TOKYO (Reuters) -Japan’s factory output rose much less than expected in September, government data showed on Tuesday, as demand slowed significantly, adding to uncertainty hanging over the export-reliant economy’s outlook.
Industrial output rose 0.2% in September from the previous month, data from the Ministry of Economy, Trade and Industry (METI) showed on Tuesday. The reading was worse than a median market forecast for a 2.5% gain and followed 0.7% drop in August.
Production machinery output fell 3.4% in September from the previous month, dragged by sluggish manufacturing of industrial robots and metals. Both domestic and overseas orders for those products were significantly lower, a METI official said.
“Investment appetite has been declining due to the rising interest rates at home and abroad,” the official said.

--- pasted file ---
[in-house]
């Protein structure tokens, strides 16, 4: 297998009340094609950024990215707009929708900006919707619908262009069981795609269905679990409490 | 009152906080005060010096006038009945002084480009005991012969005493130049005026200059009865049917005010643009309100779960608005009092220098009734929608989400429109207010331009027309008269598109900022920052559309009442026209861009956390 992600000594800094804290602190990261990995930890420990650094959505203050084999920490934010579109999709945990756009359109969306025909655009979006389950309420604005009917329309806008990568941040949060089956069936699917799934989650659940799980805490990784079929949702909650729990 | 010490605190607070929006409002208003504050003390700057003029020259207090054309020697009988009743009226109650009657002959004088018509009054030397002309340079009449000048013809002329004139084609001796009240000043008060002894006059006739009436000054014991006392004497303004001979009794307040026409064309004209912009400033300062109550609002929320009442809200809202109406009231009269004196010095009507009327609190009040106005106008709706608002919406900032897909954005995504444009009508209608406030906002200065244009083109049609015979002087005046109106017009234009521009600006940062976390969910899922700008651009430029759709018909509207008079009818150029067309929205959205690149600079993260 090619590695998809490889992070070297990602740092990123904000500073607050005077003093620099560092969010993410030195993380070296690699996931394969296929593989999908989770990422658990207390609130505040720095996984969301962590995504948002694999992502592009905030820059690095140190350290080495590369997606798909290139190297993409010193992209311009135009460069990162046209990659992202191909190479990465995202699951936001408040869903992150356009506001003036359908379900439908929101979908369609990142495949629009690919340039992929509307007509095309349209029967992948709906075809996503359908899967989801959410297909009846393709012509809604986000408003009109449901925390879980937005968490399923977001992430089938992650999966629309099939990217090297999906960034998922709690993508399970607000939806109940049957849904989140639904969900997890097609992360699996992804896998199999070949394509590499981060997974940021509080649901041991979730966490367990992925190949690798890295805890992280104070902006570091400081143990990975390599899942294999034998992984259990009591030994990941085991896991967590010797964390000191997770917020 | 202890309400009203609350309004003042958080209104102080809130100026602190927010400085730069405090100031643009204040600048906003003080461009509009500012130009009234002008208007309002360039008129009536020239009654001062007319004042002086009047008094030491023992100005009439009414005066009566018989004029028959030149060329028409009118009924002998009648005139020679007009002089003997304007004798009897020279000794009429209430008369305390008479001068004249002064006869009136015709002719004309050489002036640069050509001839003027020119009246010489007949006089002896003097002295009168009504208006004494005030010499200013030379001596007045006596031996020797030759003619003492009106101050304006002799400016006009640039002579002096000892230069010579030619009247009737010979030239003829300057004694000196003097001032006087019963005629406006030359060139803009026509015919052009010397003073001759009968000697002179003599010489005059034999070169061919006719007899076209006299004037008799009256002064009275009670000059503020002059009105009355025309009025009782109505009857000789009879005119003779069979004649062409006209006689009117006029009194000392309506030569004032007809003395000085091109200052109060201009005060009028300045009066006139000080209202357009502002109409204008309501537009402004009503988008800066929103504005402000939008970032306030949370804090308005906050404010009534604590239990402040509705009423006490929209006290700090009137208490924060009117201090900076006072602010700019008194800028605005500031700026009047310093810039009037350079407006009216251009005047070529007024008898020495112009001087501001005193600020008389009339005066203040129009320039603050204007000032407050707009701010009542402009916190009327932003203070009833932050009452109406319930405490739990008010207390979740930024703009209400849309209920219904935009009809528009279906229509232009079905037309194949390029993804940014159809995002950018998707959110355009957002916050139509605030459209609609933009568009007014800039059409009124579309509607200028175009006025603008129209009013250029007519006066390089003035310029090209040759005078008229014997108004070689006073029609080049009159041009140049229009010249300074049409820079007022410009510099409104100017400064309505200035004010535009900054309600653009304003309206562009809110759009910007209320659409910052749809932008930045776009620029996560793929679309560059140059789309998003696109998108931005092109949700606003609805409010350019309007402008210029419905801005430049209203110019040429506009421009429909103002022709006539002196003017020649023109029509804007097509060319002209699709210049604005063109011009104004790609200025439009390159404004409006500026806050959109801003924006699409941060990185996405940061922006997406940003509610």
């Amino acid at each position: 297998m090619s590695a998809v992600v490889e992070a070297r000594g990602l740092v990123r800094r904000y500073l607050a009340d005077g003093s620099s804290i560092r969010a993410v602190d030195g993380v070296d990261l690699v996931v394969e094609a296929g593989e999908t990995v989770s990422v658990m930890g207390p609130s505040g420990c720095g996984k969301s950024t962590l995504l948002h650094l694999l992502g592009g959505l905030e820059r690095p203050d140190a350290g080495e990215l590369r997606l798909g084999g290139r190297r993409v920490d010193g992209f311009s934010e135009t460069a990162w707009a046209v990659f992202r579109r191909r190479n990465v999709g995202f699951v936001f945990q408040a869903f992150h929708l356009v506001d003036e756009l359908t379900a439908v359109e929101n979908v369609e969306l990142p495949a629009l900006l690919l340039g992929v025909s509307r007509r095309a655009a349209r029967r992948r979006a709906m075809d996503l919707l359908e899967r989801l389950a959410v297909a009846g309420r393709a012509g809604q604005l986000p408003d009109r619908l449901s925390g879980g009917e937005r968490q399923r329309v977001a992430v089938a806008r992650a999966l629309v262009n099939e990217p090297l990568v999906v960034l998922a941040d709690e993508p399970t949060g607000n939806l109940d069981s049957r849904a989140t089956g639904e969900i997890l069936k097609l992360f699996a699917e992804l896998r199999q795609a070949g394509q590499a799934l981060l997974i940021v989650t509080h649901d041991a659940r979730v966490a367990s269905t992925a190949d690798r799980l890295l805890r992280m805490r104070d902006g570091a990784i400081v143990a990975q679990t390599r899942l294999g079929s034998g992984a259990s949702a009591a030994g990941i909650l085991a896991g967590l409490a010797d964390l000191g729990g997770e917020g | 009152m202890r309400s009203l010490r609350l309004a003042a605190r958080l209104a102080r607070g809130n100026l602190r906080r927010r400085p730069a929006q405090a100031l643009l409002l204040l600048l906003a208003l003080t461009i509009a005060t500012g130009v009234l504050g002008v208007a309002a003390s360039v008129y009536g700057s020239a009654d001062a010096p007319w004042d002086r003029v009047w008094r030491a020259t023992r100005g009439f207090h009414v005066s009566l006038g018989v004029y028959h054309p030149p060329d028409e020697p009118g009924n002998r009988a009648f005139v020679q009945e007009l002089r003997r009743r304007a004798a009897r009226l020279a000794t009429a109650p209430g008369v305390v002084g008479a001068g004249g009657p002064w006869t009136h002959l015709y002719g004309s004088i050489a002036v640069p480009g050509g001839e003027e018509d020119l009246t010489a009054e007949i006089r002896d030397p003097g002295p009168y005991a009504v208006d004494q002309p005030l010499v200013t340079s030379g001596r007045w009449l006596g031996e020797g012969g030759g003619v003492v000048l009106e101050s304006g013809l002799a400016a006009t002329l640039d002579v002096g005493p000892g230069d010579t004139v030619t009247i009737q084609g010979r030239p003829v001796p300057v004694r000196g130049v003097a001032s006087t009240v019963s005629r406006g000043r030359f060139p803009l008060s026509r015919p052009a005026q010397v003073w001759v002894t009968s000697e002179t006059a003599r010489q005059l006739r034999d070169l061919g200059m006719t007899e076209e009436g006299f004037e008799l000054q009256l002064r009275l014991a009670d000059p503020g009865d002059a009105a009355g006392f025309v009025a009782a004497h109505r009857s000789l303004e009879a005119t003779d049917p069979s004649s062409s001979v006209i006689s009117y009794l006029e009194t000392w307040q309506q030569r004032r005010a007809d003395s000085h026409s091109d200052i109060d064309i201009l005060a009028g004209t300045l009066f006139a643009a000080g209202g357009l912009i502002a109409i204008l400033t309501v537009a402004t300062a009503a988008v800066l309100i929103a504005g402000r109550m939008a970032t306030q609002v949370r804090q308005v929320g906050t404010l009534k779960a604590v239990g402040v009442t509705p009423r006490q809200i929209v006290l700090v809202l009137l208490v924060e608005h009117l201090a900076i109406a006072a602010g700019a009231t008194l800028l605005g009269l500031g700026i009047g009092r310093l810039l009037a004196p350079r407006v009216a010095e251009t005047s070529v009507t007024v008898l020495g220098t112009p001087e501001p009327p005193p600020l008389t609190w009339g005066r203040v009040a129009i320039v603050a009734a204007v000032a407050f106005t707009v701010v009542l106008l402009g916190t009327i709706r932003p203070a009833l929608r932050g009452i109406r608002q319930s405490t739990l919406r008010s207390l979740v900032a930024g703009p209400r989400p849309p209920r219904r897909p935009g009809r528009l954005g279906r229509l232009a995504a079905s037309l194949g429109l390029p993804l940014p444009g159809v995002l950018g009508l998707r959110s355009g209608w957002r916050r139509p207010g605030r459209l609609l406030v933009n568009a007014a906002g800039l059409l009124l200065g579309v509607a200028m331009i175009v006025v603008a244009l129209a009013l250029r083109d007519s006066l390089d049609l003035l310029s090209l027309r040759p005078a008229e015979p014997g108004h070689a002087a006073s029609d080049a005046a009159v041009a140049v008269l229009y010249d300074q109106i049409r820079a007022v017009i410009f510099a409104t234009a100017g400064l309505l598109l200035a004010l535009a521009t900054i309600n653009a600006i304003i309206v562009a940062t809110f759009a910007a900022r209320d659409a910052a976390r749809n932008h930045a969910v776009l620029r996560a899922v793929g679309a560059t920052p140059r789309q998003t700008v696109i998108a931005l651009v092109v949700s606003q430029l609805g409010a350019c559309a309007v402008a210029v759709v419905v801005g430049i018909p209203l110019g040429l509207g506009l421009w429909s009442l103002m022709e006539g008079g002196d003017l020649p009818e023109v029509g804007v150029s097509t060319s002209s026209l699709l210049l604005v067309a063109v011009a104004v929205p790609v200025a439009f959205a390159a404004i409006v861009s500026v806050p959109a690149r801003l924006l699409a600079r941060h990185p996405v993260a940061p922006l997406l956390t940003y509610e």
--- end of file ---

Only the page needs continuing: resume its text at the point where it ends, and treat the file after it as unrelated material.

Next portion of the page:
Semiconductor manufacturing equipment output went up 13.2% month on month in September, but the official said output for chips and electronic devices is unlikely to recover any time soon.
However, autos production rose 6.0% after disruptions caused by a typhoon and system failures eased, the METI official said.
Japanese automakers reported strong domestic output for September, with Toyota Motor jumping 12.8% and Honda Motor climbing 24.2% year on year on Monday.
Manufacturers surveyed by the industry ministry expect seasonally adjusted output to rise 3.9% in October and fall 2.8% in November, sticking to its assessment on industrial output of “seesawing.”
“Demand for goods is expected to remain sluggish both domestically and overseas, and production is not in an environment for a major recovery,” said Kota Suzuki, economist at Daiwa Securities.
Separate data also showed Japanese retail sales rose 5.8% in September from a year earlier, marking a 19th straight month of gains and roughly in line with the median market forecast for a 5.9% increase.
Compared with the previous month, retail sales dipped 0.1% in September following 0.2% growth in August, the data showed.
(Reporting by Satoshi Sugiyama; Editing by Jacqueline Wong and Sam Holmes)